1. Post-traumatic stress disorder (PTSD) is a type of anxiety disorder that’s triggered by a traumatic event that involved the threat of injury or death. Post-traumatic stress disorder can develop after someone experiences or witnesses an event that causes intense fear, helplessness or horror.

    Many people who are involved in traumatic events have a brief period of difficulty adjusting and coping, after which they improve and get better. In some cases, though, the symptoms can get worse or last for months or even years. Symptoms can sometimes interfere with normal functioning, sleeping, and interpersonal relationships. This is often when the diagnosis of PTSD is made.

    Three groups of symptoms are required in order to make the diagnosis of PTSD: (1) recurring re-experiencing of the traumatic event (troublesome memories, flashbacks, nightmares); (2) avoidance to the point of having phobias of places, people, and experiences that are reminders of the traumatic event and (3) chronic physical signs of hyperarousal, such as insomnia, trouble concentrating, irritability, anger, blackouts, and difficulty remembering things. PTSD sufferers often have emotional numbing that manifests as difficulty enjoying activities that they previously enjoyed, inability to look forward to future plans, and emotional distancing from loved ones.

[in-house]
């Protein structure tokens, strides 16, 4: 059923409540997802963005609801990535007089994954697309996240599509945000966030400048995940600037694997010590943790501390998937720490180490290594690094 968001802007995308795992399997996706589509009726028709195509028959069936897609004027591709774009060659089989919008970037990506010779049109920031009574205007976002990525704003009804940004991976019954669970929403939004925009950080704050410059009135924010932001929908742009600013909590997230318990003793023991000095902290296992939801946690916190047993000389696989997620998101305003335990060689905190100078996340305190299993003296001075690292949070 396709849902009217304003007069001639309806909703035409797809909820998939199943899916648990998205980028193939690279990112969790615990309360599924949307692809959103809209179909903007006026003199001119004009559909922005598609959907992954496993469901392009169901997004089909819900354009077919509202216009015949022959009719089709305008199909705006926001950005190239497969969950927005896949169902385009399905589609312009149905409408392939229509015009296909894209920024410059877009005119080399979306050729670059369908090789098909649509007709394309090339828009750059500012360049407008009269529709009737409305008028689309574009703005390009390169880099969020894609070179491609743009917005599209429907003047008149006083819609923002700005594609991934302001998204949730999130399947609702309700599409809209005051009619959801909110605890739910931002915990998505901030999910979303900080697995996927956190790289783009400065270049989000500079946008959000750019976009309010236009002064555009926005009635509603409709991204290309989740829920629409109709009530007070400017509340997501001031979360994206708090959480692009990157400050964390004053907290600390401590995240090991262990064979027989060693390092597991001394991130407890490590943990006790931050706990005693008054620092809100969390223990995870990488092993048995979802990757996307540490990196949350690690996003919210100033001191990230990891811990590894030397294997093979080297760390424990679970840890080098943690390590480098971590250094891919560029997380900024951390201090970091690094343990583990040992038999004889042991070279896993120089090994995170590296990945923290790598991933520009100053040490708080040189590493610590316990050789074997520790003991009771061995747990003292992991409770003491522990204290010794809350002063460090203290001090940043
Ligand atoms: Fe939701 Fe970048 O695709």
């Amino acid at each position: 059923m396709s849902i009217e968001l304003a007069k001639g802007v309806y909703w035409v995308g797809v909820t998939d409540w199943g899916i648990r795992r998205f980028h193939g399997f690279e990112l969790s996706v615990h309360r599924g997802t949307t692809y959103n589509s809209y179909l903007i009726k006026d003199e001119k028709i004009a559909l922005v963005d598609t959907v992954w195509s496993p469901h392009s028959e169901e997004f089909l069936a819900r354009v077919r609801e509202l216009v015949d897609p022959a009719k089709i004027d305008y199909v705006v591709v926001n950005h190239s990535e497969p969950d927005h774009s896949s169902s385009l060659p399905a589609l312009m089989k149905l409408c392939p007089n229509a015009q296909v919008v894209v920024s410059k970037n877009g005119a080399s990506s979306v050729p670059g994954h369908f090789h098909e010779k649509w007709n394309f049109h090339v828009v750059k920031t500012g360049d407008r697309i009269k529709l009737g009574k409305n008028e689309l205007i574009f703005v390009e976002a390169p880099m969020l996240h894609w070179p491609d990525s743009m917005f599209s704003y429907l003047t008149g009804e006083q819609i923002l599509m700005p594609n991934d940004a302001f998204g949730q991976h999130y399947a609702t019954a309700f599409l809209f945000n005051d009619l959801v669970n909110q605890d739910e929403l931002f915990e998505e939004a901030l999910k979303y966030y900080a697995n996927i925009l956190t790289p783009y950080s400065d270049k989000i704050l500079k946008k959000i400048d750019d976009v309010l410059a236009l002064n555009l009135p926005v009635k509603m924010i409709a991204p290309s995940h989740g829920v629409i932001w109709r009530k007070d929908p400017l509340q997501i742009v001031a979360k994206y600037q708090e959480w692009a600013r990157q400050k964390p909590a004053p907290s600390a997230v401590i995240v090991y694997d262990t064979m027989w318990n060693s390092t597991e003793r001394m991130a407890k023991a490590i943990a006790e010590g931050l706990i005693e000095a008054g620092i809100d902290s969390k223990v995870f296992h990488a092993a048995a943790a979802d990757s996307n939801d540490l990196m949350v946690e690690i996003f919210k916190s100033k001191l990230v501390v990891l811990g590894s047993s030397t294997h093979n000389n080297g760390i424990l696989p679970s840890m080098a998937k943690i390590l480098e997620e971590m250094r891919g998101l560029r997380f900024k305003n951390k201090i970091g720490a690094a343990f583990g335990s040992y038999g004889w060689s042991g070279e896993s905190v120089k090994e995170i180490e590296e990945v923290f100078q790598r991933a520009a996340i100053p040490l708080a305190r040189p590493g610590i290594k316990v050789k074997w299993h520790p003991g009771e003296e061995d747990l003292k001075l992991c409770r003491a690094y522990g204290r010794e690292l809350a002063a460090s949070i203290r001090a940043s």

Conventional treatment for PTSD includes psychotherapy, learning coping skills, and family counseling. Medications such as anti-depressants, mood stabilizers, sleep aids, and anti-anxiety medicines are often prescribed. Some patients find relief with these treatments but it is well known in the medical community that PTSD is difficult to treat.

    Cannabis has been used by many PTSD sufferers with good results, especially for insomnia and anxiety. Cannabis can give PTSD patients a sense of well-being and serenity, and it allows them to continue to function with little to no adverse side effects. There are a number of researchers currently exploring the science behind the use of cannabis for treatment of PTSD and the results are promising. For now, PTSD patients that live in states where medical use of cannabis is legal can use it to help decrease the debilitating symptoms of their illness.